Media & Culture

Mark Zuckerberg

The internet mogul who taught himself Chinese.

Chairman, CEO and co-founder, Facebook

The world’s largest social network, worth around $375 billion, has been blocked in China for years. But that hasn’t stopped Zuckerberg from trying to gain access to the world’s largest internet market, even if it’s too late for Facebook to become a rival to dominant native networks like Weibo and WeChat. Zuckerberg has learned Chinese and kicked the tires on opening a small Beijing office to help Chinese companies post ads on the site. His eagerness has sometimes bordered on obsequiousness, as when he welcomed China’s internet czar to Facebook’s offices while displaying a copy of President Xi Jinping’s speeches, or asked Xi at a state dinner to give the unborn Zuckerberg child a Chinese name. In November, the New York Times reported that Facebook had internally developed software that would allow a third party to suppress posts in certain geographic areas; while there’s no evidence Facebook released the technology or offered it to China, it’s the kind of tool Beijing might require to permit the company entry.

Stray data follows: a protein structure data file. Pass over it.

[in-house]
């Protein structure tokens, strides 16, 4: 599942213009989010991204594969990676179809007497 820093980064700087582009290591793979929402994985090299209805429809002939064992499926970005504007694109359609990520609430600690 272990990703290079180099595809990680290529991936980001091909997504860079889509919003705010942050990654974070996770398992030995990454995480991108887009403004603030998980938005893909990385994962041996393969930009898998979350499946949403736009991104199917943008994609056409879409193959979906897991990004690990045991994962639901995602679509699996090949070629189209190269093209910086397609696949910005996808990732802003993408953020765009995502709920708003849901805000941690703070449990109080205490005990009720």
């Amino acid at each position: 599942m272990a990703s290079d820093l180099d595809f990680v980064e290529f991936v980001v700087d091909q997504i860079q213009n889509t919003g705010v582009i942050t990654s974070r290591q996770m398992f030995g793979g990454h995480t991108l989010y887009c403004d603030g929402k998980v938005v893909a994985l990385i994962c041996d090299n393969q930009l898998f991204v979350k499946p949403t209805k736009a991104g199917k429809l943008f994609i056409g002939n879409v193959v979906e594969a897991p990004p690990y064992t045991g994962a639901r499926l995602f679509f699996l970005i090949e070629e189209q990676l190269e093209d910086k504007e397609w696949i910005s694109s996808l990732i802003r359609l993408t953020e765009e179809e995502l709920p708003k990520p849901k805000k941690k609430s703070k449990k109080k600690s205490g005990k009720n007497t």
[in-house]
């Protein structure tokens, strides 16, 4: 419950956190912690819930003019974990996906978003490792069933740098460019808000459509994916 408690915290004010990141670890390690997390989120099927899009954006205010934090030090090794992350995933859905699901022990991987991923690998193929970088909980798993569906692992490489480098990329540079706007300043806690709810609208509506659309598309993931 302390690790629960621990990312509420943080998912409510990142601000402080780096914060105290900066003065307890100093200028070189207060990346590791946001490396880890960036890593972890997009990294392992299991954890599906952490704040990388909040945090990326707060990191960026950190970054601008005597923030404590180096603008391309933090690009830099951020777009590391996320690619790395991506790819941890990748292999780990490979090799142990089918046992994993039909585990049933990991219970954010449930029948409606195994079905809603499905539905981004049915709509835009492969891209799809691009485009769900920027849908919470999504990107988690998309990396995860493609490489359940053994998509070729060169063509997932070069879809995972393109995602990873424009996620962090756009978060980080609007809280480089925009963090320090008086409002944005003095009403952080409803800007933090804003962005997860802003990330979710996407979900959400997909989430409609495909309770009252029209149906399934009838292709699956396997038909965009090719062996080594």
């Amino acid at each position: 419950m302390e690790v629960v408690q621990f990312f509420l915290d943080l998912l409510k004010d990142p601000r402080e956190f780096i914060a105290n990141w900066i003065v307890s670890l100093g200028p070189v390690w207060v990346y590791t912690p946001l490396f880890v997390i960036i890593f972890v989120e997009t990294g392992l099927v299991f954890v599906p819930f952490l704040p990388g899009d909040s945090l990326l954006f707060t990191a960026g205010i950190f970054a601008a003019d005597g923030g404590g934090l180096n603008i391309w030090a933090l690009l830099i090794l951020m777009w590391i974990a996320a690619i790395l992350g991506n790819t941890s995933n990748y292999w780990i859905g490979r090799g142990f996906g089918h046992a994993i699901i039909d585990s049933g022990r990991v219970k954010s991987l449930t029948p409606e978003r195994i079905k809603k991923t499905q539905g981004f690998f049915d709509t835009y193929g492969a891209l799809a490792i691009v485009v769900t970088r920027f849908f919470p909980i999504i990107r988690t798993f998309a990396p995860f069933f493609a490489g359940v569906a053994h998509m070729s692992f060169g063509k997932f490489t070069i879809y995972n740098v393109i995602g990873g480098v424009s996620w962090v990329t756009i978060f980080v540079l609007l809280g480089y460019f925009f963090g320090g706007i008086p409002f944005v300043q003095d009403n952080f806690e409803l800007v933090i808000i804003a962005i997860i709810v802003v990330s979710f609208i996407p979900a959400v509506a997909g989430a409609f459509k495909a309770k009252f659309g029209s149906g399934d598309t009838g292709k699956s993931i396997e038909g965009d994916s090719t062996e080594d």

The young billionaire — who as CEO of Facebook is required to try to fill his company’s coffers — has a fine line to walk. U.S. media and internet watchdogs will excoriate him if he ultimately succumbs to Chinese pressure to censor his creation. But the Chinese government holds the keys to its lucrative domestic market, and it has forced out U.S. internet companies before. How Zuckerberg threads that needle may become part of the playbook for how U.S. companies deal with a China that’s become increasingly confident in its model of what officials call “internet sovereignty."

(Photo credit: David Ramos/Getty Images)

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